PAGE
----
Tips for understanding your boss
The quickest way to get additional context is to ask strategic questions, and pay close attention to the answers.
- Forbes contributor Dana Brownlee recommends asking things like, “What keeps you up at night?” and “What are your workplace/communication pet peeves?” as a good place to get started.
- In 2013, Ivar Kroghrud, co-founder and former CEO of software company QuestBack, mentioned in a New York Times article that he had developed a one-page “user manual” that gives employees insights into his communication style and preferences.
- Remember: This doesn’t have to look like an interrogation, or take up hours of your boss’s time. You could ask strategic questions the next time you are in an elevator together, or suggest starting team meetings with a quick question that will help everyone learn to work better together.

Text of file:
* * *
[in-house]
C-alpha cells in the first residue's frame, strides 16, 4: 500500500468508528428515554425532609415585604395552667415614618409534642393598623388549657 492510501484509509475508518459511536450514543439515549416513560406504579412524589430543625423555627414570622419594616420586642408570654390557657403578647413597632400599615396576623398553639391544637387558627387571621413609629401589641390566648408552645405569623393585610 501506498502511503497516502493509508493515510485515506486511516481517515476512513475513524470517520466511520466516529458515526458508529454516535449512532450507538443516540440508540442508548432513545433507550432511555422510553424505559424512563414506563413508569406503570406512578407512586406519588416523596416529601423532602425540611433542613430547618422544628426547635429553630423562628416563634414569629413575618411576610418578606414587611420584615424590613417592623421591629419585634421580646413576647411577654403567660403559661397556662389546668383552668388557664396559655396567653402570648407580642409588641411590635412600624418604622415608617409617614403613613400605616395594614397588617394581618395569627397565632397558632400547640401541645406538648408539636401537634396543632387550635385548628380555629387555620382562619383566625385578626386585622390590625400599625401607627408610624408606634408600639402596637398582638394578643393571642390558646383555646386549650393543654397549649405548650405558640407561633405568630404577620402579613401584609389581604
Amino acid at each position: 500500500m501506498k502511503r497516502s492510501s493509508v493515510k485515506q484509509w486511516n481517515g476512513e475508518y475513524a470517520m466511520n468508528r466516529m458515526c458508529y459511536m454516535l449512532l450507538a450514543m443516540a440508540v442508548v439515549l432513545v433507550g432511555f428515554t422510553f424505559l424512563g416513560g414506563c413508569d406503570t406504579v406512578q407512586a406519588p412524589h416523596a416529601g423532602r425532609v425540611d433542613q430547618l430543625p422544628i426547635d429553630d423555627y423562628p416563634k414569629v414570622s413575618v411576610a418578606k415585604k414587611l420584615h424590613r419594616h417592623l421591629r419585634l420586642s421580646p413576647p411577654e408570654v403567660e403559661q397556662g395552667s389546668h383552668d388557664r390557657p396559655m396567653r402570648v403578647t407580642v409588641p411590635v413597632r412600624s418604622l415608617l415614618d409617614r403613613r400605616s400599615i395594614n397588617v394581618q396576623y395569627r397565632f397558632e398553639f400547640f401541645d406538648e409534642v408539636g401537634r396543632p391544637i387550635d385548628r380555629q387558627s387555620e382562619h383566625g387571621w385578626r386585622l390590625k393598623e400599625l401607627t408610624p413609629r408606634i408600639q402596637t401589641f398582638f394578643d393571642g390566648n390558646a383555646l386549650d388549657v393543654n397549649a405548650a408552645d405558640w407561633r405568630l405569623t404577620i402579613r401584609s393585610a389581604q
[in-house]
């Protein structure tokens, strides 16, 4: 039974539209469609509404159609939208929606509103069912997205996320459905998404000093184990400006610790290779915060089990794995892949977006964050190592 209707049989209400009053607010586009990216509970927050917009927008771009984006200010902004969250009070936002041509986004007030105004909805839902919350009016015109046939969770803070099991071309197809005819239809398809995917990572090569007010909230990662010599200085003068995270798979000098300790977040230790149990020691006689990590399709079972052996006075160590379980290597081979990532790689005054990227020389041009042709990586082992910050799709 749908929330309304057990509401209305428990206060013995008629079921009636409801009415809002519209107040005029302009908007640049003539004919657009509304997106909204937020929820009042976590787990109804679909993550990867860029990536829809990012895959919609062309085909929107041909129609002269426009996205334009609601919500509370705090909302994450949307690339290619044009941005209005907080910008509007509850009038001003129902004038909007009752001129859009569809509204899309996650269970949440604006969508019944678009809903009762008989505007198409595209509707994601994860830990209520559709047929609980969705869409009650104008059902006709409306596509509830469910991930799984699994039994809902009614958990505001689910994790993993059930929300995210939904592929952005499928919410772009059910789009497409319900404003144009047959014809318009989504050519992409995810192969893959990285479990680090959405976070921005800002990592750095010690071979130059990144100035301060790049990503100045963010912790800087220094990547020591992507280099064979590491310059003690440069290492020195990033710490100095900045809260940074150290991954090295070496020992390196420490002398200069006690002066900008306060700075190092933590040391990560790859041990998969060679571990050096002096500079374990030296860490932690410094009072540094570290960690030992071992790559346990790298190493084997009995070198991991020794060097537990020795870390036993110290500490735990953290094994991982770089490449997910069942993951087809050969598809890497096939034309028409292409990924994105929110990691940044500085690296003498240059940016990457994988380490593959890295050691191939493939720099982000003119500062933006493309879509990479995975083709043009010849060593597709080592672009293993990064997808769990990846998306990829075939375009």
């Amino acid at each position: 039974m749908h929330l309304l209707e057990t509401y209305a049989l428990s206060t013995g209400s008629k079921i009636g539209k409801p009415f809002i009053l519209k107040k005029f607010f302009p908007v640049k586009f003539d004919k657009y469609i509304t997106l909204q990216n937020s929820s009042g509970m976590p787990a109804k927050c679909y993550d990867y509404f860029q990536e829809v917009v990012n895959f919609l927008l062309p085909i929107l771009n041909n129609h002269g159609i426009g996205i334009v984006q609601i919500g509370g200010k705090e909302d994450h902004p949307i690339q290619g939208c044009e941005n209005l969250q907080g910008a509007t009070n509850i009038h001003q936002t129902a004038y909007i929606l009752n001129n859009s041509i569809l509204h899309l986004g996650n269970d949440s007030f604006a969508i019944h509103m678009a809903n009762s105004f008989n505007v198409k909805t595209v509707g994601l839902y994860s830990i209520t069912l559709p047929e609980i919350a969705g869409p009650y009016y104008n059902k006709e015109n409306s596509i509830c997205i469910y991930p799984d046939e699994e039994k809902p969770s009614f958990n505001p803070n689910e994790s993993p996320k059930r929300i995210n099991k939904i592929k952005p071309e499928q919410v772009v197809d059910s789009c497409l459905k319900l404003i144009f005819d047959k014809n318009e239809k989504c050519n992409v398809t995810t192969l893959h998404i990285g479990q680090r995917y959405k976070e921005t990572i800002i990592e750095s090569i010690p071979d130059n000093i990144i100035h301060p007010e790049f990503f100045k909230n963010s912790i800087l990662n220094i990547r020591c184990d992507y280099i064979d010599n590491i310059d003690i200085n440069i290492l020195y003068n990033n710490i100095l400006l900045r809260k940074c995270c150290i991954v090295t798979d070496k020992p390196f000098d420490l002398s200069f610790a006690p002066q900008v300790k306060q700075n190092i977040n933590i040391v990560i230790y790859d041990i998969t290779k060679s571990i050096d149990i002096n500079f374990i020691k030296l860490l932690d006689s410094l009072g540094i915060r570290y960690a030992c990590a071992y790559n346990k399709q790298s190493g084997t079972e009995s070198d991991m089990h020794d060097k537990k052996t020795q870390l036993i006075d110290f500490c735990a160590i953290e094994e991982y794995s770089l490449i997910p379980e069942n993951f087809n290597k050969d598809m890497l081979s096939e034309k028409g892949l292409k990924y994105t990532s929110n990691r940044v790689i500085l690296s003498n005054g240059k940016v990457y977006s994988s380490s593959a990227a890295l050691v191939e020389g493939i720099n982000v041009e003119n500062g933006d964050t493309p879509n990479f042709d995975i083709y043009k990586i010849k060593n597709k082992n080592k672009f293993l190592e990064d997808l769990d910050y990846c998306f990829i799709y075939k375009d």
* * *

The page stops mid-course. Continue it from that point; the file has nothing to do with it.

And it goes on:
Asking for this information is likely to be illuminating. You might discover that your boss has external pressures you weren’t aware of, or prefers clarifying information over the phone rather than email. Once you have this context, delivering your message (aka managing up) becomes much less intimidating.
“Upward communication that’s informed by your manager’s style puts you on the same page and can abate the jitters you might feel,” writes Shabnam Banerjee-McFarland of Berrett-Koehler Publishers, “because you’ve adapted to their expectations and communication style, making processes more streamlined and efficient.”
Once you have determined the best way to connect and collaborate with your boss, you shouldn’t be passive about creating opportunities for that to happen. Taking a back seat can create unnecessary bottlenecks, as well as frustration and friction. Reports should instead bring both empathy and initiative to the situation.
“Often when I hear people complain about how often their managers cancel meetings with them,” Alison Green, the creator of work advice site Ask a Manager, writes in Slate, “when I dig further, it turns out that the employees themselves aren’t following up to reschedule. They’re leaving the ball in the boss’s already very busy court, and then getting frustrated that the meeting never happens.”
The manager’s responsibility